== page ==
He said the adopted airport rules also state that there are to be no vehicles at all on a landing surface. Those rules are posted publicly at the airport.

In telling the club’s side of the story, Slabach said he didn’t recall seeing any children on the runway, but were on the ramp and a couple ran north of the club, but were chased back in.

“As far as the FAA saying we can’t do this, I did call the Flight Standards District Office up in Grand Rapids … The guy I talked to … at FSDO said that the way I described it, he said no rules were broken,” Slabach said, adding that aircraft can drop items as long as care is taken not to hurt people or property. He said before any pilot took off, ground rules were set. One of the rules was the plane’s altitude had to be higher than 500 feet (above ground). Slabach said he piloted one of the airplanes and never went below that height in his drop run.

He said all the planes were below pattern and made position calls the whole time. The club also had a transceiver on the ground listening for other aircraft. Slabach said the other plane that King referenced that was in the area did not make any traffic calls while the club was there.

King disputed that, saying, “They absolutely did. I heard them make the calls. I assure you they did.”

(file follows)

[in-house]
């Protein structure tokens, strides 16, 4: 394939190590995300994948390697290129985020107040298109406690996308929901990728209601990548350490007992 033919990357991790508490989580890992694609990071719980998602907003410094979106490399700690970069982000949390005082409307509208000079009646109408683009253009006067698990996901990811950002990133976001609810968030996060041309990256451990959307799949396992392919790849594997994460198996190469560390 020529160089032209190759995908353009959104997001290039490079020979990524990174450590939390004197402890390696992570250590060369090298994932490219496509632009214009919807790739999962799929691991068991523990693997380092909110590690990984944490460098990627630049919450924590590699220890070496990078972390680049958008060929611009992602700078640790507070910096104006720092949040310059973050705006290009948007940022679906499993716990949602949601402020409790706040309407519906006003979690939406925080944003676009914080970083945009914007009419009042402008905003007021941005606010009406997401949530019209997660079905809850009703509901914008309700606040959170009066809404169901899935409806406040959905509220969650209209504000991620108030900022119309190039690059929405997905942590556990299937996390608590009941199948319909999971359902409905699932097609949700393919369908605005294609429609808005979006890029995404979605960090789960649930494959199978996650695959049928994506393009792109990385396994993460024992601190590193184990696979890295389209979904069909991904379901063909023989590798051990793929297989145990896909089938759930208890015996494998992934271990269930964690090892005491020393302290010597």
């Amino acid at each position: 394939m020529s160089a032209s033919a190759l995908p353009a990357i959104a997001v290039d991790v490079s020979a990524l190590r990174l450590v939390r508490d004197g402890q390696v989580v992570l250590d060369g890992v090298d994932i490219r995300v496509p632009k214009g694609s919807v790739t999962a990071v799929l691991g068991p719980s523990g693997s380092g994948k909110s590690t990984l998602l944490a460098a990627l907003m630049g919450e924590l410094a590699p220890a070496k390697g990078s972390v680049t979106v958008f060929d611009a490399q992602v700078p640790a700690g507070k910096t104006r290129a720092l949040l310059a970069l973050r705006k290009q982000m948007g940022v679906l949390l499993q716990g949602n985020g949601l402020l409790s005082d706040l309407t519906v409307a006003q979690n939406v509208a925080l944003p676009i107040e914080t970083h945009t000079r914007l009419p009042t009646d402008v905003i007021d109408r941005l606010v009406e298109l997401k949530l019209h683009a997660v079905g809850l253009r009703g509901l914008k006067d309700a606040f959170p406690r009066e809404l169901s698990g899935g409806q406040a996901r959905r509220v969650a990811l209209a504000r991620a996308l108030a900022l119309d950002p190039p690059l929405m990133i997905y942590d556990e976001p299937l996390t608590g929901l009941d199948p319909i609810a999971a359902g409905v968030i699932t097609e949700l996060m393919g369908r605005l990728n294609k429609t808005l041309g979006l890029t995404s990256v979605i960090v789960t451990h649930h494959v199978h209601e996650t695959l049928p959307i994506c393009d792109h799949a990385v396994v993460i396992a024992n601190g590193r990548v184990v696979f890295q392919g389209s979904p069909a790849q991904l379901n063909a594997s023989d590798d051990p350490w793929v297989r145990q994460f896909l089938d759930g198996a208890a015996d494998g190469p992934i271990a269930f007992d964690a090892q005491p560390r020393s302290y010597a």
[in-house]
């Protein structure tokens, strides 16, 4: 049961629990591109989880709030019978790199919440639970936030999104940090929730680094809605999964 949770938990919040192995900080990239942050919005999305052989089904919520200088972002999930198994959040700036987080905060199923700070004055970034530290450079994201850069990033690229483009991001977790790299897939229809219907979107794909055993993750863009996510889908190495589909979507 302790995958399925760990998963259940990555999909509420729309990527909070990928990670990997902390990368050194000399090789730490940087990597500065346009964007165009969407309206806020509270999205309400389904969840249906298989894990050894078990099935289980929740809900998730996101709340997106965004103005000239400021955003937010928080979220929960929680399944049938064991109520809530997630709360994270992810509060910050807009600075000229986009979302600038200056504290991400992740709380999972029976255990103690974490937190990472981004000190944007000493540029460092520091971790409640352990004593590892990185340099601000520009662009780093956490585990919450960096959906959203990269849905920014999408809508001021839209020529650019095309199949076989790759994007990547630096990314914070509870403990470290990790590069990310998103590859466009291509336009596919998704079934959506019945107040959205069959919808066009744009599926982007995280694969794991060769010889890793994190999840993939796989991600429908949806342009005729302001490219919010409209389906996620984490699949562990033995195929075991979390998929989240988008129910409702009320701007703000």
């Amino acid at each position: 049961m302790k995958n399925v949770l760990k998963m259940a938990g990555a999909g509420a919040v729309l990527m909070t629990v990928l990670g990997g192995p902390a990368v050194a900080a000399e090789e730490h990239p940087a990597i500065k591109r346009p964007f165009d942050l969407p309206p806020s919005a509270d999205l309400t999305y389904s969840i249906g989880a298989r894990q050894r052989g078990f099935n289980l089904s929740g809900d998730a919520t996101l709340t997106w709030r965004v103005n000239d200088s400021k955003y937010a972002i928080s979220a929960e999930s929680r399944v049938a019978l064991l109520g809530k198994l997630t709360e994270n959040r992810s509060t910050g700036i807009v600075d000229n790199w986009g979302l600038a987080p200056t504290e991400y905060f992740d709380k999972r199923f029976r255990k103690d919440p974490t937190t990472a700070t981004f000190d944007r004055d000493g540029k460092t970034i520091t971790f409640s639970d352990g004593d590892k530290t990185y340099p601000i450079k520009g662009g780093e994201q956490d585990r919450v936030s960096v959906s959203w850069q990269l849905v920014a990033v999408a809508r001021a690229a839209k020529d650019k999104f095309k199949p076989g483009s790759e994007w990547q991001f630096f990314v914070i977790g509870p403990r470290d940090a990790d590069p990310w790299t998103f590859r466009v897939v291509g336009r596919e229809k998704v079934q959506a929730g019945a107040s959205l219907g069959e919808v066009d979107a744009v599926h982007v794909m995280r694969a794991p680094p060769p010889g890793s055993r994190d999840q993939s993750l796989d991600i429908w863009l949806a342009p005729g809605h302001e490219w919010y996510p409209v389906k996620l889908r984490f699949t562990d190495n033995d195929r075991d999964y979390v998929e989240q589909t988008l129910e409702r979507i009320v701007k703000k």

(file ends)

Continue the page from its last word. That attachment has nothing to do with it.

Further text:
Slabach said it was a difference of opinion then, but King said it wasn’t a difference of opinion but rather, fact.

Club member Chris Long said the aircraft they were in were making position calls so the other plane would have known about that. King said he appreciated that, but not all planes are required to have radios at an uncontrolled airport like Warsaw. Slabach said he gets pretty good range on his transceiver.

Rigdon asked why the club didn’t tell the airport it was going to do that “atypical activity.” Slabach said, “I didn’t know we were doing that event until I showed up that night.”

Slabach said after talking with an attorney at Aircraft Owners & Pilots Association, it was his understanding that the club didn’t break any rules, though King said it broke seven federal regulations. Slabach said he also called the Airport District Office, who told him to fill out a waiver to deviate from rules, but Slabach said they weren’t breaking any rules and he was waiting to hear back from the office.